Mars Hill's Driscoll Says Mormonism Is Theologically a Cult

Mark Driscoll
Mars Hill pastor Mark Driscoll preaches from the Bible. (Facebook)

Just when you thought the debate about Mormonism was calming down, a Seattle-based megachurch pastor has lit a new fire under the topic.

And it's not likely that the debate will die for good, either, with the possibility of presidential candidate Mitt Romney becoming the first practicing Mormon president.

In his blog this week, Mars Hill Church pastor Mark Driscoll pointed to Romney's run for president as the root of the arguments between theologians—and then expressed his views.

“Historically, there has been a very clear line drawn between Mormonism and orthodox Christianity, with all leaders of the church across a wide spectrum of Christianity agreeing that Mormonism is not only heretical but also a cult,” Driscoll writes.

Although the megachurch pastor does not say whether Christians should take former Mass. Gov. Romney's beliefs into consideration when voting, he predicts “there will be continued effort to bring Mormonism into the center of Christian orthodoxy.

“Thus, it's important to understand what the cult of Mormonism teaches, to understand that it's antithetical to Christianity,” he explains.

Driscoll dissects the term “cult,” pointing to “religious nut cases such as Jim Jones, David Koresh and Heaven’s Gate.”

He writes: “And since it’s true that Mormonism deviates from Christianity on fundamental doctrinal issues, it’s not helpful to call it a cult based solely on that definition alone as we’d have to call any group that does so a cult as well.”

When looking at the theological definition of a cult, Driscoll says “Mormonism is most certainly a cult theologically speaking because it deviates substantially from historic Orthodox Christian belief about essential issues related to God, humanity and salvation.”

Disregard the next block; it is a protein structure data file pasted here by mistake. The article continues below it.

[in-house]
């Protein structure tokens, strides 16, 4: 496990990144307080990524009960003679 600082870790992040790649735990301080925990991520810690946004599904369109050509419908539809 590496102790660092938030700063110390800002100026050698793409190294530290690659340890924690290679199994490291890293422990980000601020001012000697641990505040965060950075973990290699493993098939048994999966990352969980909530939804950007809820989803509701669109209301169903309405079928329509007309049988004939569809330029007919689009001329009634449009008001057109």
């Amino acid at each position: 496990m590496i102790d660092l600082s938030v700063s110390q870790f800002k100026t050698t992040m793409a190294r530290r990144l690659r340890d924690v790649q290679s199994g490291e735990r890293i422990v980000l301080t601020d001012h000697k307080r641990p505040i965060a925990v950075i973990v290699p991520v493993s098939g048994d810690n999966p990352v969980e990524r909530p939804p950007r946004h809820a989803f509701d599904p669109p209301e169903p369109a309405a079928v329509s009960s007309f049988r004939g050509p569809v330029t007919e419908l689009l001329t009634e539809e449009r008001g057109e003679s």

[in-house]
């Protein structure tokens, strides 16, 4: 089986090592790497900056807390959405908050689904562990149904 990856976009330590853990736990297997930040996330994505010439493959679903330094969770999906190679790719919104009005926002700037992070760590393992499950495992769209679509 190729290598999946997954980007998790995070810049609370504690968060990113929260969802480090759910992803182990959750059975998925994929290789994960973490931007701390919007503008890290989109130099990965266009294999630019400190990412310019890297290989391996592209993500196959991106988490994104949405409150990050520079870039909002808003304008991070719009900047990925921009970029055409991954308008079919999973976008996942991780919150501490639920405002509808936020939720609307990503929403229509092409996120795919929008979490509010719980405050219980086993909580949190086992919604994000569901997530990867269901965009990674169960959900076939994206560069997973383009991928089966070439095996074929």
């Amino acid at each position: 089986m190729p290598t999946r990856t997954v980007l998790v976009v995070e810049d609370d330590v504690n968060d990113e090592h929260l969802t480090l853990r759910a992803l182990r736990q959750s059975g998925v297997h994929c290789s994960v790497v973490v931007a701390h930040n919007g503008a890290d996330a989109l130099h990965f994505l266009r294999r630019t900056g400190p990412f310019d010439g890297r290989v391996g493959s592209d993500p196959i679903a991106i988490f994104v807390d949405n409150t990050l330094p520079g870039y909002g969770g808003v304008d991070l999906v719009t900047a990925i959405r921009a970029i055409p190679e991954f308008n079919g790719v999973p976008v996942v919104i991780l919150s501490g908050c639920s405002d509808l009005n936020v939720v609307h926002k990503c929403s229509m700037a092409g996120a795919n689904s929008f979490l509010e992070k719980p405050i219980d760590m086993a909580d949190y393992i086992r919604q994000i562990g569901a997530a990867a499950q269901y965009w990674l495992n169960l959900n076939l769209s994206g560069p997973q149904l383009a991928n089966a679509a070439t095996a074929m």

But the mere fact that the Church of Jesus Christ of Latter-day Saints deviates from Christianity is not what makes the religion a cult; otherwise, any belief system outside of orthodox Christianity could be called such. Mormons, however, “claim Christianity while subtly subverting it in both practice and theology.

“Because it claims to be Christian, uses Christian language, but is antithetical Christianity, it must be labeled a cult theologically.”

While the pastor says many Mormons are good neighbors, friends and fellow citizens, he says “we cannot go so far as to call them brothers and sisters in a common faith.” Doing so “is to not only confuse real Christians, but to also diminish the importance of lovingly speaking with Mormons about the errors of their belief in hopes of seeing them come to know the real God of the Bible and avoiding eternal damnation for worshiping a false god.”

Driscoll goes on to point out that biblical and orthodox Christians believe that our sins are covered by Jesus, and Jesus alone—not our good works. Whereas “for the Mormons, it is not Jesus' blood that makes us righteous, but rather his sacrifice that gives us grace to be good, which leads to righteousness and salvation,” he notes.

“In short, Mormons believe that being a good person is precisely what makes someone a Christian. Jesus is not the means of salvation, but the point at which the means begins. This is fundamentally at odds with orthodox Christian teaching, false, unbiblical and heretical,” he argues.

The LDS church launched its “I'm a Mormon” campaign in New York City in June, a few days after the large success of the Book of Mormon musical at the 2011 Tony Awards. The campaign extends to 12 cities in seven U.S. states featuring advertisements on TV, city buses and billboards, asking Americans to visit the church's website to learn about its beliefs and its followers.

In addition to Driscoll's explanation of the Mormon belief on Jesus, followers deviate from Christianity's Trinity, the belief of God in three Persons. They also believe that Joseph Smith Jr.—the founder of Mormonism—is the first latter-day prophet who restored the original Christian church in the 19th century in America. Mormon followers are known for their belief in “divine” books of Scripture separate from the Bible, including the Book of Mormon, the Doctrine and Covenants, and the Pearl of Great Price.


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